if he, too, found it much more difficult to live near the 


Master in this land than on the other side of the 

Our furlough time was just about over, and our 
boxes were packed and sent to be shipped. So many 
friends had been kind. We had sheets and bedding 
and gifts for the orphans; towels, playthings, and 
books, which they had given us to take with us. Then 
the news came that China had turned into a republic 
almost overnight, and our return must be postponed. 
Sun Yat Sen, the dreamer, had at last seen his ideal 
realized; but the coming of democracy meant revolu- 
tion, and that meant war. For many years he had 
planned and worked to make China a republic, but 
being a dreamer, he knew he would not make a good 
executive, so Yuan Shih Kai, a man of remarkable 
ability, was chosen to control the new Republic. 

But how about the others, our fellow-workers, out 
there in that far corner of the world? Two months 
passed, and we got a telegram from Mr. Ogden, say- 
ing they were safe in Hong Kong, and Dr. Hardy 
with them. Through difficult roads they had come, 
but were safe at last. The Ogdens were coming home 
to America, but Dr. Hardy was staying in East China, 
to help with the Red Cross work during the war. 

We had to wait almost a year before we could start 
back. By that time the first President was established 
in power, and travel through the country was safe. It 
seemed very strange when we landed in China to see no 
queues. The "pig tail" had originally been a badge of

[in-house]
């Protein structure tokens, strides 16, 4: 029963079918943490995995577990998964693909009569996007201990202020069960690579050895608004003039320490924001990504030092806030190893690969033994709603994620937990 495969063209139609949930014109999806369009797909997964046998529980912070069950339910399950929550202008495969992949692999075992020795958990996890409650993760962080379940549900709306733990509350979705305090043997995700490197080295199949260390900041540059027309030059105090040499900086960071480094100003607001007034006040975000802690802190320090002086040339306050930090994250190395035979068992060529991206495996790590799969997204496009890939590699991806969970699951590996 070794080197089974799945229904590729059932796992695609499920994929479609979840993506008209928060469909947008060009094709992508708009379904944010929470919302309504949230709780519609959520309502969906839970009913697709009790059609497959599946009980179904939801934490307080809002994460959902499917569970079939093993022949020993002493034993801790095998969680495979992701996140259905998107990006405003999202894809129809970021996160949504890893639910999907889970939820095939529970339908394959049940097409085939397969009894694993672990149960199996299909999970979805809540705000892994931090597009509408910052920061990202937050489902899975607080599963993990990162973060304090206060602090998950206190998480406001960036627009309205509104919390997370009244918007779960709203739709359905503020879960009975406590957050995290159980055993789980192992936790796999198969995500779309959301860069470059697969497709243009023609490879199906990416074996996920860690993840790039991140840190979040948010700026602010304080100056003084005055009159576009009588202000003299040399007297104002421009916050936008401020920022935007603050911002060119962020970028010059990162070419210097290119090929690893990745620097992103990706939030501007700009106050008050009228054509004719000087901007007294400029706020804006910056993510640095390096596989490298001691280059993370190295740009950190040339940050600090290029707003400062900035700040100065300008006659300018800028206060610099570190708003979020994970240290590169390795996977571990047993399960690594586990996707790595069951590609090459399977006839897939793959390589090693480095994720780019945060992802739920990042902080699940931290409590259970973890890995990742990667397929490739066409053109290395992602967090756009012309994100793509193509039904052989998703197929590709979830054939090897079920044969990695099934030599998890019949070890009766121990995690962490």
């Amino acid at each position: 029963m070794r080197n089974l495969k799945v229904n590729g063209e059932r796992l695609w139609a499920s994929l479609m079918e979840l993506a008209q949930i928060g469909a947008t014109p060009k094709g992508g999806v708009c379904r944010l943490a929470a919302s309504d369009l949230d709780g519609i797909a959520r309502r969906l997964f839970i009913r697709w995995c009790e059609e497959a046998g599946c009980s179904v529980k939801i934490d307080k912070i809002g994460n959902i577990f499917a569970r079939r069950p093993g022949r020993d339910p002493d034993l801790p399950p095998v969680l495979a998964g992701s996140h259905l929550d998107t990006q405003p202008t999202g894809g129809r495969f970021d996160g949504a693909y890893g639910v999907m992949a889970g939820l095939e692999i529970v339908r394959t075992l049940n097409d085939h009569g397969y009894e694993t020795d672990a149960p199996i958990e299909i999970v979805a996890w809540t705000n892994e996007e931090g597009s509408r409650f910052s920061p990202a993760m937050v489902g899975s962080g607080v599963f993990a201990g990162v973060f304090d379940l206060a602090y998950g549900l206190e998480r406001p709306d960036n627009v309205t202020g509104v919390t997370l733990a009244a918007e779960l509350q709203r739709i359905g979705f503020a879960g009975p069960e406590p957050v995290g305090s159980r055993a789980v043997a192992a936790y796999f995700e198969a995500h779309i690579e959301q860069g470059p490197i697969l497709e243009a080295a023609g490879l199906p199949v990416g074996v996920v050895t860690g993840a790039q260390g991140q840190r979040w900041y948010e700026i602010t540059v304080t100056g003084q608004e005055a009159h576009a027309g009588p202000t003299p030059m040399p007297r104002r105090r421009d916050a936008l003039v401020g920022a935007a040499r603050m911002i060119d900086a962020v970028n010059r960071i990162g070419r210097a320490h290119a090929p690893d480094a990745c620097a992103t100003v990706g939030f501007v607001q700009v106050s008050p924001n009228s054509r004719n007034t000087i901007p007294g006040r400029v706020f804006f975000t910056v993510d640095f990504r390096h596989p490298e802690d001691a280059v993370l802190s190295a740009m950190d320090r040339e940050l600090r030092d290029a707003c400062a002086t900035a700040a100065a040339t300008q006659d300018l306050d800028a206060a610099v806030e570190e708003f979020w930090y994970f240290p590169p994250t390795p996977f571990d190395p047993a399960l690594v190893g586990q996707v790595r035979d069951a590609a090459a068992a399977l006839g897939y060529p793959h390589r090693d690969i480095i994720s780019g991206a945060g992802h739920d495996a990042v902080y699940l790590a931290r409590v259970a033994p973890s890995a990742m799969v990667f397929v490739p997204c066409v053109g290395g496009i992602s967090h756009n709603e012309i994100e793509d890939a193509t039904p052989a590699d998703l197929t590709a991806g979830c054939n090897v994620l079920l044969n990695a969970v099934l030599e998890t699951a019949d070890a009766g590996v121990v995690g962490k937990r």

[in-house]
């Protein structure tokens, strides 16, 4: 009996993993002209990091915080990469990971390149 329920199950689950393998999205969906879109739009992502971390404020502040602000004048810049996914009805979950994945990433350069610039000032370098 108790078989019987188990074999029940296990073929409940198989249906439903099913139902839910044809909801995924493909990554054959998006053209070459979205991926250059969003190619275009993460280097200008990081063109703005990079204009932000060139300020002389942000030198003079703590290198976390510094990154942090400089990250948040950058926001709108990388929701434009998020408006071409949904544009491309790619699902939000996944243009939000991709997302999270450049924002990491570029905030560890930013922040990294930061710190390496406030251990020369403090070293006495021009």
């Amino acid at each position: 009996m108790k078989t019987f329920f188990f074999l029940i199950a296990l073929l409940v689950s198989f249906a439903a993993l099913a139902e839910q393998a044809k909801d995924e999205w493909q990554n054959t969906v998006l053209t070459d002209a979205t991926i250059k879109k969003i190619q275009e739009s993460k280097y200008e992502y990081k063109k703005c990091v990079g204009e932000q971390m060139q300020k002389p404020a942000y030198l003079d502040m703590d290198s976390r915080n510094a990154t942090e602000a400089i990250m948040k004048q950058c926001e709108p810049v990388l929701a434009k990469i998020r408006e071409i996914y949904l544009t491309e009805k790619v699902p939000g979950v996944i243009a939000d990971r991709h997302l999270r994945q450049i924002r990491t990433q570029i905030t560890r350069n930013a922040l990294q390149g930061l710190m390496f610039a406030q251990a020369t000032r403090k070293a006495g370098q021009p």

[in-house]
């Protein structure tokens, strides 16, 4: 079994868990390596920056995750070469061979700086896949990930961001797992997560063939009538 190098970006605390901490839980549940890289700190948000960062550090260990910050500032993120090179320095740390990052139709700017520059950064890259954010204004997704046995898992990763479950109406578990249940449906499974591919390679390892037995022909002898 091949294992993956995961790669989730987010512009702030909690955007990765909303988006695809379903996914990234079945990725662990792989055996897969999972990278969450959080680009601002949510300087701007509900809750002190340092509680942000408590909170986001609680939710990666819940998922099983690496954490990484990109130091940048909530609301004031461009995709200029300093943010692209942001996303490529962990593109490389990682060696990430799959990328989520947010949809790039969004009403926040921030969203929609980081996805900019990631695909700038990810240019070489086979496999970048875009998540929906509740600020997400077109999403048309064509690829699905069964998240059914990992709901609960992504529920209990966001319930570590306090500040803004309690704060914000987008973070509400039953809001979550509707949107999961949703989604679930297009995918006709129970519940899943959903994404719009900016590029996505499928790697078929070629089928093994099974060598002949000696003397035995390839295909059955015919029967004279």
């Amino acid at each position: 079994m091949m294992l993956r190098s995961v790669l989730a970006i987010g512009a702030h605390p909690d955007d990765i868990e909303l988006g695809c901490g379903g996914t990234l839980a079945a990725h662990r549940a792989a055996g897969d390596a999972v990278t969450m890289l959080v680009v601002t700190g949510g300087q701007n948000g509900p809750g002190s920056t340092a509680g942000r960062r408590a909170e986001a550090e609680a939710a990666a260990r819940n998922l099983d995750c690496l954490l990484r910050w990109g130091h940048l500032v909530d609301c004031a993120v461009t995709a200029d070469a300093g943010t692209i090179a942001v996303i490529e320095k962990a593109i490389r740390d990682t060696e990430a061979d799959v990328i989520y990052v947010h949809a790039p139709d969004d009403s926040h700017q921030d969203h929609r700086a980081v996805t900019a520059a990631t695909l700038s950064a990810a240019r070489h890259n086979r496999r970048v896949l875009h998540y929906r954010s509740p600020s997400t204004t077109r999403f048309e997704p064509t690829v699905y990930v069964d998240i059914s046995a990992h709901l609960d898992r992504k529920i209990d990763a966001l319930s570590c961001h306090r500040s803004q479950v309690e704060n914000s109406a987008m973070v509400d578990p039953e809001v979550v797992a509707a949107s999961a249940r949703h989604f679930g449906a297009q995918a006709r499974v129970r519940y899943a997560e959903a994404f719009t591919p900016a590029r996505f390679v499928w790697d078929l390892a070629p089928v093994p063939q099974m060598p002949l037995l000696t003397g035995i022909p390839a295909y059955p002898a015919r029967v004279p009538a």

servitude, put on the Chinese by their Manchu con- 
querors, but its original purpose had been forgotten, 
and it had grown to be a very necessary part of the 


Chinese equipment. To pull a man's queue was a dire 
insult, and to be without one on entering the next life 
would have been shame unpardonable. But it seemed 
to us that under the new regime the Chinese coolies 
and laboring people, in trying to express their freedom, 
succeeded only in being impudent, and we much pre- 
ferred the old-time courtesy that all the Chinese people 

Again we must go up that old river, and though we 
realized its dangers more this time than before, it 
never lost its charm and attractiveness. We went on 
a small steamer to Chungking very quickly leaving 
only about one month for the house-boat journey. As 
we waited in the port of Ichang, a steamer go-down 
(warehouse) caught fire, and we greatly feared that 
the house in which we were staying with all our goo.ds 
would be burned, so we carried out our trunks and 
sat on them to keep them from being stolen. That is, 
the babies and I sat on them, while the men fought the 
iire. The queer, long lines of the Chinese making a 
bucket brigade from the river to the house, as they 
passed the water from hand to hand to put out the